Here is a discarded prologue from my novel in progress. It reveals too much about the beast too early in the story and wastes all that emotional involvement from the reader on a secondary character. I will most likely rewrite this part to feature my main character, Meridee, and place it later in the novel. However, I thought it set a perfect mood for tonight's festivities even if the fog here is white instead of smokey black…
A black, smokey fog roiled at Laurana Brady’s feet as she scrambled through the brush. The fog rushed along the forest floor as if searching for the twelve-year-old, hiding all it passed from view. Looking back, she saw blackness where trees should be; smoke where there should be sky. The fog spread out from the blackness like dry ice over a stage as she ran with all her strength. Then suddenly she felt pain as she slammed into a fallen tree.
Laurana pitched forward and somersaulted onto her back, letting go of her Grandfather’s tinwhistle that she had been clutching tightly. Looking upward she could still see the overcast sky. Swirling fog as thick as paint began to roll over her. A panic deep inside began to swell in her chest and became a scream.
“Keep moving! Keep moving!” she shouted to herself as she clambered off her back onto her knees. Desperately she flailed around for the tinwhistle, fingers grasping at leaves and twigs on the unseen forest floor. Finding it off to her right, she gripped the thin rod with whitened knuckles.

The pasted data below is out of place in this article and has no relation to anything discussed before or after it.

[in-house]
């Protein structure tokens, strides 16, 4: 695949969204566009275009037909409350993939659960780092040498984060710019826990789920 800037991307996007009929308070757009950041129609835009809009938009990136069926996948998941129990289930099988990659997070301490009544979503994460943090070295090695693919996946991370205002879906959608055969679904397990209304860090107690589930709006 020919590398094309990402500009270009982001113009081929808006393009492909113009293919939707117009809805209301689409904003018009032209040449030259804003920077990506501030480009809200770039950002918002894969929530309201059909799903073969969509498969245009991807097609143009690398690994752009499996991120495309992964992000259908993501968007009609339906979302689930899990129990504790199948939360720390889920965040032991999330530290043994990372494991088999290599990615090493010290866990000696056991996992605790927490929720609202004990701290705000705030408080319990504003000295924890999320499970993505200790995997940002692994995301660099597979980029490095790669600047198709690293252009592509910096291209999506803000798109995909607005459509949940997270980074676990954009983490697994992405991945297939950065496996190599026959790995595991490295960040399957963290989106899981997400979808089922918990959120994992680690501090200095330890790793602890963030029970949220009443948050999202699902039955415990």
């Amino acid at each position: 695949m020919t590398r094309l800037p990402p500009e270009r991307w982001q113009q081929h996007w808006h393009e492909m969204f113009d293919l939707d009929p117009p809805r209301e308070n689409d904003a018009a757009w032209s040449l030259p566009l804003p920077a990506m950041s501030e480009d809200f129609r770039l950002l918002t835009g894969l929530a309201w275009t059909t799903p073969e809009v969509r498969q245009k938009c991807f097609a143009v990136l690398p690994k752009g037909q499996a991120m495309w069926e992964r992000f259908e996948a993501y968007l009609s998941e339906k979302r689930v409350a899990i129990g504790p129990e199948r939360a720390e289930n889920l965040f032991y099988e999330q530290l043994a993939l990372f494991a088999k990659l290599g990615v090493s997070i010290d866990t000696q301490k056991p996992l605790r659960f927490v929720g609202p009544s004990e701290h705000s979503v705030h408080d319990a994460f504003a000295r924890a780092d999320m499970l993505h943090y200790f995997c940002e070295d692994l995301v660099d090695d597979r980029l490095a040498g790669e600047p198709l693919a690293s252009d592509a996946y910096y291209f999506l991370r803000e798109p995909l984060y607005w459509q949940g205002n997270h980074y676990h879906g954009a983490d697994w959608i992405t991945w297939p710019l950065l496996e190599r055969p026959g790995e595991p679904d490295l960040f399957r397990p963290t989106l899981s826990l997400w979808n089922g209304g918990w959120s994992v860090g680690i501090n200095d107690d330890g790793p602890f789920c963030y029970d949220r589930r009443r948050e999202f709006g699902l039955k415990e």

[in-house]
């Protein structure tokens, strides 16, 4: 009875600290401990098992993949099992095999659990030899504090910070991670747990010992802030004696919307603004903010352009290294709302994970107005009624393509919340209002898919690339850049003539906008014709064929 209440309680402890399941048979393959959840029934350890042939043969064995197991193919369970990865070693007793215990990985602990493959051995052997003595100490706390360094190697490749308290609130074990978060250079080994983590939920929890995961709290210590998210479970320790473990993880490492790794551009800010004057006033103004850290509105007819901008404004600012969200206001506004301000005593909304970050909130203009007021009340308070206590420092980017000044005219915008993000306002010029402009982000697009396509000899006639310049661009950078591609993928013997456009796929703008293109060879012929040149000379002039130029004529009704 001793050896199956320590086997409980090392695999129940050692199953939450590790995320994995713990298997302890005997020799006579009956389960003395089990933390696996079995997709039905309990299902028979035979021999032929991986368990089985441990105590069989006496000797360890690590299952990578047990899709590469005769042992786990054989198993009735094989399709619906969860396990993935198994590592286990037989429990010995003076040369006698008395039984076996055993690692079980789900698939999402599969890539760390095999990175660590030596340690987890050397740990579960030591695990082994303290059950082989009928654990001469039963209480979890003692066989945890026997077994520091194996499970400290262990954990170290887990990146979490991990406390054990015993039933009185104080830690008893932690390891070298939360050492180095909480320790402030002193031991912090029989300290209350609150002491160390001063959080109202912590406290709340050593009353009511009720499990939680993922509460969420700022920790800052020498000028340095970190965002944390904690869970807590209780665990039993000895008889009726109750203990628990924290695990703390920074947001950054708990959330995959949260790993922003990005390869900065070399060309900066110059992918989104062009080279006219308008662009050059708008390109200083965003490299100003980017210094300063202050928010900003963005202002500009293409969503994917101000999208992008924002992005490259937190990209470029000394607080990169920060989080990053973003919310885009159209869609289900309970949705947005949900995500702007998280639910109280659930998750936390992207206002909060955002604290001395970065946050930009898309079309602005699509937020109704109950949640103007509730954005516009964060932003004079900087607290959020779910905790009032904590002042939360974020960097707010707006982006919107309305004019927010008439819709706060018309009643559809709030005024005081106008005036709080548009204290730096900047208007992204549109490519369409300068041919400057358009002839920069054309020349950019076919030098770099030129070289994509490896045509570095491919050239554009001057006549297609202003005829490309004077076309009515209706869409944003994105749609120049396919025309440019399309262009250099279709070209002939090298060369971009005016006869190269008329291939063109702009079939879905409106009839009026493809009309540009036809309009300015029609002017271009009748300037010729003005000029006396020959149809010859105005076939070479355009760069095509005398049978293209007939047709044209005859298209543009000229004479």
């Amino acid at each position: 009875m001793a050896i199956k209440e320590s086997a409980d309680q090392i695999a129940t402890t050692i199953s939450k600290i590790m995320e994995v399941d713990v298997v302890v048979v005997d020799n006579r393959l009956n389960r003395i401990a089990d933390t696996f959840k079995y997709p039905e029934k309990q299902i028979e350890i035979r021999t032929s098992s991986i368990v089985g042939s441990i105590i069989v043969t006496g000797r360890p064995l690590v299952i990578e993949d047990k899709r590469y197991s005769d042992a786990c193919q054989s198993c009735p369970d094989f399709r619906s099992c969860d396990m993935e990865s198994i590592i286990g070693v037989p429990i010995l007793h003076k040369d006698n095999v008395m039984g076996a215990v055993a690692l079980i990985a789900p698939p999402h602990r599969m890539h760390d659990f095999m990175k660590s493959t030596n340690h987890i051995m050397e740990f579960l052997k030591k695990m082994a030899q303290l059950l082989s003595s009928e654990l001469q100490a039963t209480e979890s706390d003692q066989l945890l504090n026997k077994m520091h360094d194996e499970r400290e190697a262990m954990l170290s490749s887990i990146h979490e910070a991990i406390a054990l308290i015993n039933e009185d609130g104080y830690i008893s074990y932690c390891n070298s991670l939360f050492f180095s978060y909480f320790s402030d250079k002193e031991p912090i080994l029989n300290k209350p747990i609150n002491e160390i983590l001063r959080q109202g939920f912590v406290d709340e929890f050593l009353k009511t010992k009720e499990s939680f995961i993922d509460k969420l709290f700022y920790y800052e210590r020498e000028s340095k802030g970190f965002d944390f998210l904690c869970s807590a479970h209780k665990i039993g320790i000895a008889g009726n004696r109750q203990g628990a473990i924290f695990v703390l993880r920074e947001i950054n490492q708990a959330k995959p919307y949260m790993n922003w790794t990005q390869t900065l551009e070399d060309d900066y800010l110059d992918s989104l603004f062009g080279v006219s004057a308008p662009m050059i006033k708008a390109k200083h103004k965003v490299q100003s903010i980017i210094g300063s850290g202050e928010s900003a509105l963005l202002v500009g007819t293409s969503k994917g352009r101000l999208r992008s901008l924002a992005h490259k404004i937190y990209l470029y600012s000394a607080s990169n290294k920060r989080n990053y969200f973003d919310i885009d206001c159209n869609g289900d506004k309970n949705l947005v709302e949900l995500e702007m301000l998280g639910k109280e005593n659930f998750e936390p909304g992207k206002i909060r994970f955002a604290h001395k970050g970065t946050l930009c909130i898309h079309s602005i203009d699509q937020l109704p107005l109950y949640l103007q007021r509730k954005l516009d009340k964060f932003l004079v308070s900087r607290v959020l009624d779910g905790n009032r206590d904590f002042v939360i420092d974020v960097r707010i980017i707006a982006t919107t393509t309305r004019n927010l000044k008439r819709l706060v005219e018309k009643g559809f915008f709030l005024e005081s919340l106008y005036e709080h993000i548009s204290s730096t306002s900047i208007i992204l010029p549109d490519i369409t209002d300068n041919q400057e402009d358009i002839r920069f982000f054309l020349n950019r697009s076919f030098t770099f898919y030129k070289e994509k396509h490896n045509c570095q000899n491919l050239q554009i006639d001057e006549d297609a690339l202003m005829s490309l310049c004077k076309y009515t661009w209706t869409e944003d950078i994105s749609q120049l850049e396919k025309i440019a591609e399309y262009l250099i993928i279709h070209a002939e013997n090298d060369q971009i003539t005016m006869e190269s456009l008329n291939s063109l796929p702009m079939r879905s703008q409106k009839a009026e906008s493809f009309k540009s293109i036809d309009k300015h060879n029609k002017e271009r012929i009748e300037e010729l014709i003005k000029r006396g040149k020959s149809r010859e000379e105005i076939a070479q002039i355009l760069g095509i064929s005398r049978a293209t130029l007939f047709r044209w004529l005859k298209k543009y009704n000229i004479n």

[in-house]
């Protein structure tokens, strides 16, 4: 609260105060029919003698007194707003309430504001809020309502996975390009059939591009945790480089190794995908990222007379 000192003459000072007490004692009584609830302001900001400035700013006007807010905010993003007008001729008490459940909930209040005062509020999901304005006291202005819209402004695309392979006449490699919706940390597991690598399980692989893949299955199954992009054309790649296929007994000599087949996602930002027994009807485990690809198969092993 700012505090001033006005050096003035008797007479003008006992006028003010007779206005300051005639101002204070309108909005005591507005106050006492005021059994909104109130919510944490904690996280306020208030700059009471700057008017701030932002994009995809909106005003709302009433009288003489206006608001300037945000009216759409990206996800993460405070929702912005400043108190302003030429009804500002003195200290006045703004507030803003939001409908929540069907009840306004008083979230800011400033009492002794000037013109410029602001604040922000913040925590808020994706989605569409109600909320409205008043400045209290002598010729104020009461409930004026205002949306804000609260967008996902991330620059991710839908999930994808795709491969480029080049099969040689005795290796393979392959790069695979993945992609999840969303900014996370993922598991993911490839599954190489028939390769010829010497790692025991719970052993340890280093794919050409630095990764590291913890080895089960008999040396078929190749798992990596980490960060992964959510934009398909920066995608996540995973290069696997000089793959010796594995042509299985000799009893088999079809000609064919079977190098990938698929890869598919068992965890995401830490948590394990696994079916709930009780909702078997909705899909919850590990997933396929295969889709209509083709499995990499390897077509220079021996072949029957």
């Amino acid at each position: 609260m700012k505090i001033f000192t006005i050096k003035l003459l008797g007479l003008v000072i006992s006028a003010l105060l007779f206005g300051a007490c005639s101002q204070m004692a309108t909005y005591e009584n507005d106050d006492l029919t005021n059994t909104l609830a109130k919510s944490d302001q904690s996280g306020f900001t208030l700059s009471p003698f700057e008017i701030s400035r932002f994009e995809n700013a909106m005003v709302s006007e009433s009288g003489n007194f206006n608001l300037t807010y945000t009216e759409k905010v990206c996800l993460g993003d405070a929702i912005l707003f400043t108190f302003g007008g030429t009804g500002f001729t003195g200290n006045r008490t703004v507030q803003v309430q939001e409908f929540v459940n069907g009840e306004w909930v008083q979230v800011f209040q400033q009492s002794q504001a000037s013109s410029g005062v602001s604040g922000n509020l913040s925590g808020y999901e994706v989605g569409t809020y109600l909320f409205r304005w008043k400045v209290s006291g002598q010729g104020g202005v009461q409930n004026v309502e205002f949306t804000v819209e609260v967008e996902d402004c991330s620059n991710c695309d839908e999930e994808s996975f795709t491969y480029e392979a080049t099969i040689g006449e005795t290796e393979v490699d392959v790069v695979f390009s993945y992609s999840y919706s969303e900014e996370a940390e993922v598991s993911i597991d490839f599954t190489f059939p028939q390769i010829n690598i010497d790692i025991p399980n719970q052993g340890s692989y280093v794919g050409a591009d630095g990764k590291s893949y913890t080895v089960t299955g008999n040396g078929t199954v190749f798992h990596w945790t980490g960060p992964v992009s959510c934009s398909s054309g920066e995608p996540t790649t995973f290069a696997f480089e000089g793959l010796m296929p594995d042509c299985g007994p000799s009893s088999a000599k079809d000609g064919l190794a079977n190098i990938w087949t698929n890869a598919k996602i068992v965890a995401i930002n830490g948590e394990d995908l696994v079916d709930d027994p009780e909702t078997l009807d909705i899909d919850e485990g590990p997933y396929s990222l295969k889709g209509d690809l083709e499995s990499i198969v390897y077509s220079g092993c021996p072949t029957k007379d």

Laurana stumbled forward and began running again. The air clung to her clothes in the muggy heat and matted her short, brown bangs with sweat. The fog had gained on her and was up to her knees now, pooling around her legs, but she was more concerned about what was in the fog.
Far behind her she could hear something — a high pitched growl — almost song-like but not any song she would pump through earphones. Frantically, she whipped her head left and right looking for a familiar landmark, but she was too far into Hoxie Hollow to know where she was. All she saw where the murky silhouettes of trees.
The sky began to darken, and the rain that had finally let up after three days began to fall from the sky again in a misty drizzle. Still she kept running. The forest began to slope upward giving her hope that she was escaping the hollow.
Looming out of the fog ahead of her was an ancient stone wall, one of many that littered the forests of New England. As she cleared the wall and headed further uphill, the fog crashed against the wall in waves, spilling over the top and ruffling towards her.
Perhaps sensing that its prey was escaping, the beast within the darkness growled keener causing a surge of blackness to pounce over her. In complete darkness she struggled up the hill, hearing the scrabbling of claws behind her. Branches lashed her face and scraped her bare limbs. Small hillside trees tripped and bruised her. Then suddenly she was falling as she stepped off of the hill into open air.
A steeper slope greeted Laurana as she hit the ground, falling out of darkness and into day as she tumbled downward through trees and over stones. A flash of white pain silenced her panicked thoughts, and her limp form continued its way down the hillside. As she came to a silent rest against another stone wall, the drizzle became a downpour.
High above, something inside the dark fog wailed and screeched towards the sky.
© 2009 Douglas R. Cootey